France to start Covid jabs for under 65s: Who is eligible?
The AstraZeneca vaccine will be administered by doctors but places will be limited at first and only for those with existing medical conditions
People aged between 50 to 64 with existing medical conditions will be able to receive a Covid-19 vaccination from their local GP starting from Thursday February 25.
It marks the next step in the vaccination rollout in France and will allow doctors to administer the AstraZeneca vaccine at their practices.
However, only a limited number of doses will be available initially and doctors must register to participate.
The AstraZeneca vaccine can be stored in a standard refrigerator at between 2 and 8C, making distribution to GP practices easier.
The French health authority the Haute Autorité de Santé has not yet approved this vaccine for use among people aged over 65.
This means that people aged between 65 to 74 are for the moment unable to receive a Covid-19 vaccination in France, unless they are health professionals or have serious underlying health issues.
How many doses will be available?
A first batch of 700,000 doses of the AstraZeneca vaccine has been delivered to pharmacies around France this week.
Doctors who wish to administer the vaccine in their practice had until yesterday evening (February 17) to register with a pharmacy of their choice in order to receive one vial containing 10 doses of the vaccine next week.
After the first week, GPs will be able to order two or three vials the following week.
"Then, the greater the supply of AstraZeneca, the more vials there will be. Eventually, doctors will be able to have five or six a week," said Stanislas Niox-Chateau, the CEO and co-founder of Doctolib, one of the online booking platforms that is officially partnered with the government for the vaccination campaign.
He said that the system will become more fluid as time goes by, and that booking appointments will become easier from "mid-March", the newspaper Le Figaro reports.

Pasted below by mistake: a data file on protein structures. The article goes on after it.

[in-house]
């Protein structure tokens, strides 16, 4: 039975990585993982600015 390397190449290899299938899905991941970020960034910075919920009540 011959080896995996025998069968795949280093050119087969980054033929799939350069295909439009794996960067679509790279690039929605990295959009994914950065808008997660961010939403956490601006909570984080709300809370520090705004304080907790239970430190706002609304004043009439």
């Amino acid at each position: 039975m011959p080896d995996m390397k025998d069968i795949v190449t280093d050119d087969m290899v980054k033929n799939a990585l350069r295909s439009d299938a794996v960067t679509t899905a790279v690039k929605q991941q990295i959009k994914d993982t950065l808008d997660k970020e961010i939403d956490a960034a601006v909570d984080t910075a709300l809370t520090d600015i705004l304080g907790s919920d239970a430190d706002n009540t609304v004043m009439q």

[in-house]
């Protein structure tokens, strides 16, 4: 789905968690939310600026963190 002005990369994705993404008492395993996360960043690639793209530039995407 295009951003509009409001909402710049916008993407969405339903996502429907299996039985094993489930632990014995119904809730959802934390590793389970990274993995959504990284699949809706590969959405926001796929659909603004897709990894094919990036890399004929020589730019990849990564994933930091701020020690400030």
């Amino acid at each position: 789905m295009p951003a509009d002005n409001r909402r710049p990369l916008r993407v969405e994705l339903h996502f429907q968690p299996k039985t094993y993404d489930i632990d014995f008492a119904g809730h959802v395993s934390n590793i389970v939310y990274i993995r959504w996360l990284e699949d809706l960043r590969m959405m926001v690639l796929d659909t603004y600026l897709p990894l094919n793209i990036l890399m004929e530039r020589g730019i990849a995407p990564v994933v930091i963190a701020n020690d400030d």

Which people aged 50 to 64 are considered priority?
People of this age group with existing medical conditions, such as diabetes, cancer, respiratory disease, chronic kidney disease, obesity, etc. will be considered priority.
Doctors have been asked to identify the relevant patients.
How can they book an appointment?
If you are eligible and your GP has signed up to administer the vaccine, then your doctor may contact you to arrange an appointment.
You can also contact your GP directly to find out if you are eligible.
Otherwise, you can book a vaccination appointment with your local GP using Doctolib from February 25 Mr Niox-Chateau has said. However, given that doctors will initially receive very few doses, it is unlikely that there will be many slots available.
Dr Marie Msika Razon, a GP in Paris who is listed on Doctolib and is part of the site’s medical committee, told Le Figaro that most doctors would first reach out to their patients.
“Initially, we are going to take a proactive approach and warn the patients we know", she said.
She also said that along with colleagues she had spoken to, they were planning to dedicate one time slot to administer all of the first 10 doses of the vaccine.
“Otherwise, it seems complicated to intersperse these appointments with normal consultations,” she said.
What about people aged 65 to 74?
People in this age bracket are not yet eligible to be vaccinated against Covid-19 unless they have serious existing medical conditions.
People in France aged 75 and over are eligible to receive the vaccines developed by Pfizer-BioNTech and Moderna while those aged between 50 and 64 are eligible for the AstraZeneca vaccine.
The French government has not yet set a date for when those aged 65 to 74 will be able to receive a vaccination.